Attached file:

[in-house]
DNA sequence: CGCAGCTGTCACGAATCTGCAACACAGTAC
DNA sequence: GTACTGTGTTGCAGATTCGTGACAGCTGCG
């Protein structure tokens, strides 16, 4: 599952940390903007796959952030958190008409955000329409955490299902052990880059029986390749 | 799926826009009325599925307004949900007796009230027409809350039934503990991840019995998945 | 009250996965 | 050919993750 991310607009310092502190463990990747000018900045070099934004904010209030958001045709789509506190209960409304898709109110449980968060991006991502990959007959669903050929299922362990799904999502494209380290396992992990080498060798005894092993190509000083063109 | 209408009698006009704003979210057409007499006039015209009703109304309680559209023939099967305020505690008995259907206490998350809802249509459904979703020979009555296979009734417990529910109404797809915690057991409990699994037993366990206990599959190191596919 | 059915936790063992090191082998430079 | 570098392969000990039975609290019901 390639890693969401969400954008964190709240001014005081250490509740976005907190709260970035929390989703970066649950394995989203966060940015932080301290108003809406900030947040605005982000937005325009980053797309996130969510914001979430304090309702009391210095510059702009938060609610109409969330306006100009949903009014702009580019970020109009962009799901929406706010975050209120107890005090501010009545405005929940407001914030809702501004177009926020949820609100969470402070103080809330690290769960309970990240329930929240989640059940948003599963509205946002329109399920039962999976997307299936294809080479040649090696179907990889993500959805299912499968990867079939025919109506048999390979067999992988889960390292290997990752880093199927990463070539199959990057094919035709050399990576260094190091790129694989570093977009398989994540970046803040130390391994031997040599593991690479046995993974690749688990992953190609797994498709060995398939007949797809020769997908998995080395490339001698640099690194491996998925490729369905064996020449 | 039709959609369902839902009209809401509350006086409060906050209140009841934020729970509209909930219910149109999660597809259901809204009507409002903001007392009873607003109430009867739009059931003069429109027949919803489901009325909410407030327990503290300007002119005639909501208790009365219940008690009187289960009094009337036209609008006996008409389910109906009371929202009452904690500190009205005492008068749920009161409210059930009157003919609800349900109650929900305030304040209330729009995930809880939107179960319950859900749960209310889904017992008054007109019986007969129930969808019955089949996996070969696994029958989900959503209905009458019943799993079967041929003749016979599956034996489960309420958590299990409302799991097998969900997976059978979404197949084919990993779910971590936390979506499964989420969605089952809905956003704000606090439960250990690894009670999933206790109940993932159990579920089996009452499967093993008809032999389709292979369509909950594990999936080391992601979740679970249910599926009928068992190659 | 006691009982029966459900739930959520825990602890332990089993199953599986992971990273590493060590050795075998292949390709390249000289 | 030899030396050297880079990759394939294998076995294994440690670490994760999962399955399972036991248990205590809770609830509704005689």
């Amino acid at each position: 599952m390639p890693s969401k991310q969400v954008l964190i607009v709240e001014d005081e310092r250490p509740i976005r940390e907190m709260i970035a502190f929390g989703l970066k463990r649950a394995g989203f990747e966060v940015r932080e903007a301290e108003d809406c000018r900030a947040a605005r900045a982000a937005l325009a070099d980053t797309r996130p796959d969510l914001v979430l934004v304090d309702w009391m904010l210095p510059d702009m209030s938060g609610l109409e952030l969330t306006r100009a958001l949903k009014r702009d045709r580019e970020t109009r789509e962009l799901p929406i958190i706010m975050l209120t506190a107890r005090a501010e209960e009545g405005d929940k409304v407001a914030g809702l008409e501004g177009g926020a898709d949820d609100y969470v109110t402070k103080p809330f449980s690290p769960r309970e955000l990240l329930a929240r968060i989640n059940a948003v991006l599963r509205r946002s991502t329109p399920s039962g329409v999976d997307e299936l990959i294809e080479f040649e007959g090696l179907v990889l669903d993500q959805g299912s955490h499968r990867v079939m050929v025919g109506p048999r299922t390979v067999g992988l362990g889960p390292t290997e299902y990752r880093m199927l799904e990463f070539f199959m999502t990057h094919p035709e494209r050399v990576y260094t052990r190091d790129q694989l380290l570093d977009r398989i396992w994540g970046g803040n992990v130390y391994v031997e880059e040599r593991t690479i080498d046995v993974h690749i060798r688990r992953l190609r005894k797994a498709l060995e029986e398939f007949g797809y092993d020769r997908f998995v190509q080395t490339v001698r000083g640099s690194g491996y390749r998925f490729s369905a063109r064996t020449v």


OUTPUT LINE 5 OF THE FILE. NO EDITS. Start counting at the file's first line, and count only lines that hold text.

């Amino acid at each position: 599952m390639p890693s969401k991310q969400v954008l964190i607009v709240e001014d005081e310092r250490p509740i976005r940390e907190m709260i970035a502190f929390g989703l970066k463990r649950a394995g989203f990747e966060v940015r932080e903007a301290e108003d809406c000018r900030a947040a605005r900045a982000a937005l325009a070099d980053t797309r996130p796959d969510l914001v979430l934004v304090d309702w009391m904010l210095p510059d702009m209030s938060g609610l109409e952030l969330t306006r100009a958001l949903k009014r702009d045709r580019e970020t109009r789509e962009l799901p929406i958190i706010m975050l209120t506190a107890r005090a501010e209960e009545g405005d929940k409304v407001a914030g809702l008409e501004g177009g926020a898709d949820d609100y969470v109110t402070k103080p809330f449980s690290p769960r309970e955000l990240l329930a929240r968060i989640n059940a948003v991006l599963r509205r946002s991502t329109p399920s039962g329409v999976d997307e299936l990959i294809e080479f040649e007959g090696l179907v990889l669903d993500q959805g299912s955490h499968r990867v079939m050929v025919g109506p048999r299922t390979v067999g992988l362990g889960p390292t290997e299902y990752r880093m199927l799904e990463f070539f199959m999502t990057h094919p035709e494209r050399v990576y260094t052990r190091d790129q694989l380290l570093d977009r398989i396992w994540g970046g803040n992990v130390y391994v031997e880059e040599r593991t690479i080498d046995v993974h690749i060798r688990r992953l190609r005894k797994a498709l060995e029986e398939f007949g797809y092993d020769r997908f998995v190509q080395t490339v001698r000083g640099s690194g491996y390749r998925f490729s369905a063109r064996t020449v």